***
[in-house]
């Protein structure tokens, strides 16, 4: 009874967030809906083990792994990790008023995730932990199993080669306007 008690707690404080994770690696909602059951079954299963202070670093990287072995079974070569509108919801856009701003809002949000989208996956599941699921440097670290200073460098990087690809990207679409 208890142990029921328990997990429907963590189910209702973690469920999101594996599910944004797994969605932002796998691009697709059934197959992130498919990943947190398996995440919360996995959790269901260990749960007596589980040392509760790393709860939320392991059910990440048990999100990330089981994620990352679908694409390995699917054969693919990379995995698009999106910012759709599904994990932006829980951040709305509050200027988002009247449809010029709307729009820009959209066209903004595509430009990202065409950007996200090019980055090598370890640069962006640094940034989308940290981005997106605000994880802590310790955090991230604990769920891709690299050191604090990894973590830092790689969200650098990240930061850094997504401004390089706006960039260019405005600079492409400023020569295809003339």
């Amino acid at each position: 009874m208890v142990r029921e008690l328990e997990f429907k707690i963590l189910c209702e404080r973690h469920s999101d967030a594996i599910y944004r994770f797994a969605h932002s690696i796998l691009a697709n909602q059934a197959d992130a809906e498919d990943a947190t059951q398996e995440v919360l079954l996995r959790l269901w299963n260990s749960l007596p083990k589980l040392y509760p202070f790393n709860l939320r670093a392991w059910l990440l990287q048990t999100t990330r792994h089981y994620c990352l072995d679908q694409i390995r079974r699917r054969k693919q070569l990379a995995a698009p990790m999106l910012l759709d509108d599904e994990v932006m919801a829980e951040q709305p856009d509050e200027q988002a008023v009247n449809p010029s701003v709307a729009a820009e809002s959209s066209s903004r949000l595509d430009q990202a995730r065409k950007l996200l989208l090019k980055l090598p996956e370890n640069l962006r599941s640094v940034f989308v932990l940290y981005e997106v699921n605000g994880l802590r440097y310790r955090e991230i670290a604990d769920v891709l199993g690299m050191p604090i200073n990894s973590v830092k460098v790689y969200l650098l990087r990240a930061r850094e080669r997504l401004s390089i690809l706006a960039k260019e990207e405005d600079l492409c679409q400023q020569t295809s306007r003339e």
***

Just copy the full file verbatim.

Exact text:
[in-house]
């Protein structure tokens, strides 16, 4: 009874967030809906083990792994990790008023995730932990199993080669306007 008690707690404080994770690696909602059951079954299963202070670093990287072995079974070569509108919801856009701003809002949000989208996956599941699921440097670290200073460098990087690809990207679409 208890142990029921328990997990429907963590189910209702973690469920999101594996599910944004797994969605932002796998691009697709059934197959992130498919990943947190398996995440919360996995959790269901260990749960007596589980040392509760790393709860939320392991059910990440048990999100990330089981994620990352679908694409390995699917054969693919990379995995698009999106910012759709599904994990932006829980951040709305509050200027988002009247449809010029709307729009820009959209066209903004595509430009990202065409950007996200090019980055090598370890640069962006640094940034989308940290981005997106605000994880802590310790955090991230604990769920891709690299050191604090990894973590830092790689969200650098990240930061850094997504401004390089706006960039260019405005600079492409400023020569295809003339």
């Amino acid at each position: 009874m208890v142990r029921e008690l328990e997990f429907k707690i963590l189910c209702e404080r973690h469920s999101d967030a594996i599910y944004r994770f797994a969605h932002s690696i796998l691009a697709n909602q059934a197959d992130a809906e498919d990943a947190t059951q398996e995440v919360l079954l996995r959790l269901w299963n260990s749960l007596p083990k589980l040392y509760p202070f790393n709860l939320r670093a392991w059910l990440l990287q048990t999100t990330r792994h089981y994620c990352l072995d679908q694409i390995r079974r699917r054969k693919q070569l990379a995995a698009p990790m999106l910012l759709d509108d599904e994990v932006m919801a829980e951040q709305p856009d509050e200027q988002a008023v009247n449809p010029s701003v709307a729009a820009e809002s959209s066209s903004r949000l595509d430009q990202a995730r065409k950007l996200l989208l090019k980055l090598p996956e370890n640069l962006r599941s640094v940034f989308v932990l940290y981005e997106v699921n605000g994880l802590r440097y310790r955090e991230i670290a604990d769920v891709l199993g690299m050191p604090i200073n990894s973590v830092k460098v790689y969200l650098l990087r990240a930061r850094e080669r997504l401004s390089i690809l706006a960039k260019e990207e405005d600079l492409c679409q400023q020569t295809s306007r003339e």